¡SkyCaramba! Weekly astronomy blog for the week ending July 13, 2013
Almost a century ago, Japanese astronomer Kiyotsugu Hirayama studied asteroid orbits and found that although many asteroids were far from each other, their orbits were similar. He felt that if dozens or hundreds of similar objects orbit at about the same distance from the sun, in nearly identical ellipses, and in nearly the same plane, they can be thought of as being in their own class separate from other asteroids. It may be that very long ago these related asteroids broke apart from the same big object in a collision with something else big.
One clan of asteroids is called the Flora Family. Its largest member is Flora, the eighth asteroid ever discovered. More than 800 asteroids in the Flora Family orbit the sun about 2.2 astronomical units (Earth-Sun distances) from the sun. They are in the inner part of the asteroid belt between Mars and Jupiter.
Hirayama announced his work classifying asteroids into families in 1918. Although the Flora Family wasn’t among the first Hirayama grouped and named, he did get around to it. In the 1950s, NASA astronomer Dirk Brouwer thought he could divide the Flora Family into four subfamilies. Astronomers today disagree on dividing Flora’s family, but they generally agree about the Flora clan.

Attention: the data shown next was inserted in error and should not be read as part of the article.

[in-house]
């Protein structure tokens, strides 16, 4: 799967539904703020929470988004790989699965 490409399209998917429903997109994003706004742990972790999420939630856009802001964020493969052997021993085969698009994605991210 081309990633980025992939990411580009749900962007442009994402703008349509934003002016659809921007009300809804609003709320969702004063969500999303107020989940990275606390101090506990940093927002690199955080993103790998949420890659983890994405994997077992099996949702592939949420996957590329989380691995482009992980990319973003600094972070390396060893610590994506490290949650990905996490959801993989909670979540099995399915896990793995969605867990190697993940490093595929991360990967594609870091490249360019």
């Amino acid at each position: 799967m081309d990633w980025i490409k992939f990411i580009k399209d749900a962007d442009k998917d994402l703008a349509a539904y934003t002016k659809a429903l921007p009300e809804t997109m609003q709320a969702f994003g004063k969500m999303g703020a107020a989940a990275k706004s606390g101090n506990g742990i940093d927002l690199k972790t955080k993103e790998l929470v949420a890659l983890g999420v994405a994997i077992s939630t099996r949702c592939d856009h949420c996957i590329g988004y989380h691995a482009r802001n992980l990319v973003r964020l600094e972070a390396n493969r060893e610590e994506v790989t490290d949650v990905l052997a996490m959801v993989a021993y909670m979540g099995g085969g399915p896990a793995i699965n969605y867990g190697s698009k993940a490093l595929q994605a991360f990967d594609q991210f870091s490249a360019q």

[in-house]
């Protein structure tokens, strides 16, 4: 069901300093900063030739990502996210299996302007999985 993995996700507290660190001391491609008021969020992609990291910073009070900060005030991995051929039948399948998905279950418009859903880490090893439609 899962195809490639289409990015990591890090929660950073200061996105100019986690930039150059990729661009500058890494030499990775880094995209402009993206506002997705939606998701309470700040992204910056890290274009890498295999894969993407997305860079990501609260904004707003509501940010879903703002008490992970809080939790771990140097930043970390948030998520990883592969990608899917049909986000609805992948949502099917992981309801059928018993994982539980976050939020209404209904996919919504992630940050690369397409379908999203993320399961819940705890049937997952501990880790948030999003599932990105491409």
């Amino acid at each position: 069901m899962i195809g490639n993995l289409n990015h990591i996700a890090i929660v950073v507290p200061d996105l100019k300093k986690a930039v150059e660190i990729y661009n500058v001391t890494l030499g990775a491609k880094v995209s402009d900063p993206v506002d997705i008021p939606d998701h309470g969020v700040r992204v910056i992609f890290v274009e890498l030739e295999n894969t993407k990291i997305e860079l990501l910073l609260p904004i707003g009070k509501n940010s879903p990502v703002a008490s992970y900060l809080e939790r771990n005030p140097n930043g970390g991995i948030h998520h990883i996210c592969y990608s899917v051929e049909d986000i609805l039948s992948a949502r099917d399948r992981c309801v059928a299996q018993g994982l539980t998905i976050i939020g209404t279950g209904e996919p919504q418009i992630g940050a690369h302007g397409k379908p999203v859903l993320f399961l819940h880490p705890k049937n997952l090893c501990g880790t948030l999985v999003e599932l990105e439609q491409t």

Flora is the biggest asteroid in the class. It’s 140 kilometers in diameter. The second largest is Ariadne at about 95 kilometers. The rest in this family are much smaller at less than 30 kilometers. The Flora Family makes up only about 5% of all the asteroids between Mars and Jupiter. It’s thought they broke apart from their parent body 500 million to one billion years ago.
The Flora asteroids, including Flora itself, are fairly bright. You can see Flora at opposition this month. It’s moving from night to night from Capricornus to Sagittarius. The asteroid is about ninth or eighth magnitude. In brightly lit urban areas, it will be hard to see. It will also be hard to see when it’s at opposition on the 19th, because the nearly full moon is a little west of it. The moon will be full when it passes 6.2° from Flora on the 23rd.
However, any clear dark night this month or next should provide one of the best views of Flora for all of 2013. Use binoculars or a low magnification telescope and study the area where the asteroid is. Look again the next night or a few nights later and try to notice anything that has moved. Keep doing this from night to night and tracking it will become easier as the fixed stars nearby become more familiar.